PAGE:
Reason prevails on Wake school construction

July 25, 2013 

Anyone who attended one of the occasional joint meetings between Wake County school board members, with Democrats in the majority, and county commissioners, with Republicans in control, could have at times mistaken those visits for a stroll through the hills of West Virginia and Kentucky while dodging crossfire from the Hatfields and McCoys. Good grief.

Commissioner Paul Coble was Paw Hatfield, wielding sharp wit intended to draw blood from school board members. His fellow Republican, Chairman Joe Bryan, was the friendly mediator, but at meeting’s end he was staunchly with Coble and other Republicans.

The issue in the unpleasant standoff was a proposal from commissioners to take over the land purchasing and building of schools from the school board. The GOP commissioners were supremely confident they’d get what they wanted, given the Republican majorities in the state House and Senate.

But on Wednesday, the House rejected going along with a bill passed by the Senate to give commissioners their win. The opposition was bipartisan, and came as a happy shock to the school board majority.

It took a bit of the sting, a bit, out of the earlier passage of a preposterous interference from the legislature in the redrawing of school board district lines to intentionally give Republicans an edge in elections in 2016, to “take back” the board they ruled and roiled from 2009-2011.

Revenge, politics

The confrontations over these issues was prompted by partisan politics and nothing more.

Republican commissioners resented that the Democratic majority fired a superintendent, Tony Tata, hired by a former Republican majority that presided over two chaotic and divisive years. They wanted to take their revenge by taking control of property from the school board to give them more control over the school system.

Their argument was that they, commissioners, could better manage the school system’s property than the school system could. But commissioners, other than vague reasoning about how they’d be more effective managers, produced no good reasons for the change.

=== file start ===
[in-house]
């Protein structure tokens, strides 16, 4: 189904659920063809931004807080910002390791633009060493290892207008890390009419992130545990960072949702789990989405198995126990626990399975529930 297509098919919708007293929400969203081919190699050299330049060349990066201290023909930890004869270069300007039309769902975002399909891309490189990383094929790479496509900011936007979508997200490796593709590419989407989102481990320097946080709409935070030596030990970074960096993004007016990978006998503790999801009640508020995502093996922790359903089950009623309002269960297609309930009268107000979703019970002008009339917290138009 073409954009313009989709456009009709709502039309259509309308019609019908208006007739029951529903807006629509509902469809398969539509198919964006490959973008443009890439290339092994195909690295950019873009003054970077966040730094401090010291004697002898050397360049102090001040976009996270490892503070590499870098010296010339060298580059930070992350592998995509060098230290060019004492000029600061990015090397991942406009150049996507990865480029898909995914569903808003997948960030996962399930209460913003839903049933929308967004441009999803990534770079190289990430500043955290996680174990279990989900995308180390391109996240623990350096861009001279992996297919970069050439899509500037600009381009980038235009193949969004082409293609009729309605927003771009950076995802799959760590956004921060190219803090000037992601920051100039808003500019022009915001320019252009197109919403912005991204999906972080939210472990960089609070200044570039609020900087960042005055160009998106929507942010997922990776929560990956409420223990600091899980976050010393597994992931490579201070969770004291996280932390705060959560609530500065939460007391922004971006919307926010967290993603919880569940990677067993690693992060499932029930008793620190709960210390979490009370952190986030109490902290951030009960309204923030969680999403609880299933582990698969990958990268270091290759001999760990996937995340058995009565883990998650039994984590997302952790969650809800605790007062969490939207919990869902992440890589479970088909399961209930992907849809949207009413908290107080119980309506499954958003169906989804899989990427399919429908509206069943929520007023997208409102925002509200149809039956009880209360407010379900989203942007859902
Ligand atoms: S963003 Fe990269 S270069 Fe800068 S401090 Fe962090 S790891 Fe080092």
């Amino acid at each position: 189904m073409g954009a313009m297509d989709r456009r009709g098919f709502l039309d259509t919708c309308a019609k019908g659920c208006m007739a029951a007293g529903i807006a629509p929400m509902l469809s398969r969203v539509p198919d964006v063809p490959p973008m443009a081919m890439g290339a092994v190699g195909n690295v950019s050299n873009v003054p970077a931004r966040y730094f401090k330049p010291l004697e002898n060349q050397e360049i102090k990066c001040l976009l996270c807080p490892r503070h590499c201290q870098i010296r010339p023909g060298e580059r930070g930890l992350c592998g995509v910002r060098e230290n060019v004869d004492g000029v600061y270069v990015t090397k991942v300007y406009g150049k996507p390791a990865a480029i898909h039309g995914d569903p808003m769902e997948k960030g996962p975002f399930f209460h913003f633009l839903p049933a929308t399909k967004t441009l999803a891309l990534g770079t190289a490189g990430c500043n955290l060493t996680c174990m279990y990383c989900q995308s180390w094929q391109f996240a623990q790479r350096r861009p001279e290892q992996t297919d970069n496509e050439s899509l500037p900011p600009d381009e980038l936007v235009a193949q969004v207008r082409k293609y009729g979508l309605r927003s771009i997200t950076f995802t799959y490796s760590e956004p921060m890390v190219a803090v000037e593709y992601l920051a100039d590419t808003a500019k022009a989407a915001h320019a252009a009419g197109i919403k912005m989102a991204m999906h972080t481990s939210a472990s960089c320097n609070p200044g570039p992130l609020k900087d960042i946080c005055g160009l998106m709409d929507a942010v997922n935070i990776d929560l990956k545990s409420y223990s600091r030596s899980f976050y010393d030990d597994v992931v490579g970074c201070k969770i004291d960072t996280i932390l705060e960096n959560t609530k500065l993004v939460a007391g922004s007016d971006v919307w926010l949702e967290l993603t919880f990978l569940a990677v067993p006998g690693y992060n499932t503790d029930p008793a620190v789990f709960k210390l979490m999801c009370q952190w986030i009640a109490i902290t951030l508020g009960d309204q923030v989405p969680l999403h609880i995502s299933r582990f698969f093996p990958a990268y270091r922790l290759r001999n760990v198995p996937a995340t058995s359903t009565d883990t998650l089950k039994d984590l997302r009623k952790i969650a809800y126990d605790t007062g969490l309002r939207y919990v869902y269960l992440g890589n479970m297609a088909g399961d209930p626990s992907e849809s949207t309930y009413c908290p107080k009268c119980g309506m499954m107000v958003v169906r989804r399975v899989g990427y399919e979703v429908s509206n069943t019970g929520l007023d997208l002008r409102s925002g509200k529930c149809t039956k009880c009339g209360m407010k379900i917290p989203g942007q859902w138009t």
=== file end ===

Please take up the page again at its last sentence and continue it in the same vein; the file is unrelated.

And by the way, commissioners approve the school budget, so they in effect have a lot of input into the school system.

If there was any doubt as to the commissioners’ motivation, former Wake school board member Chris Malone, one of the members of that 2009 Republican school board majority and now a state House member, cleared it up in one of the more revealing and zany moments of discussion on the proposal.

Malone said there were “political” reasons for his House colleagues to back this bill, noting that it could be helpful in blocking efforts by the school board to enforce economic diversity through busing.

An oops moment

In other words, Malone was saying, commissioners could hold this power over land and buildings over school board members when it came to making school policy. For all the repugnant logic in his argument, at least the guy was honest. (Commissioners and other Republicans in the House probably would have preferred if Malone had stayed silent.)

Who knows why common sense prevailed in the House and not in the Senate. Could it be that House members are weary of the embarrassing ideological tangents of their fellow Republicans in the Senate? Did they hear from school boards throughout the state and...gasp...listen?

Commissioners and school board members spent too much time and too much money fighting each other, when they ought to have had a cooperative relationship. Republican lobbyists Tom Fetzer and Theresa Kostrzewa represented the commissioners and the school board respectively. Fetzer’s fee was $5,000 a month up to $25,000 and Kostrzewa’s was $35,000. Fetzer is a former Raleigh mayor and state Republican chairman with allies on the board of commissioners.

Now a more serious question, one demanding unity, will come before voters, and there could be some troubling consequences from this battle. An $810 million school bond is go before voters in October, and to pass, it will need the unified support of all commissioners and all school board members.

So, having lost the fight over property, will GOP commissioners still step out front for the bond issue? Bryan says yes. But he and his mates on the board need to be prominent and enthusiastic in their support. Only that kind of strong effort will get the bond passed. And not passing it would hurt the party that should really matter in school debates – the children.

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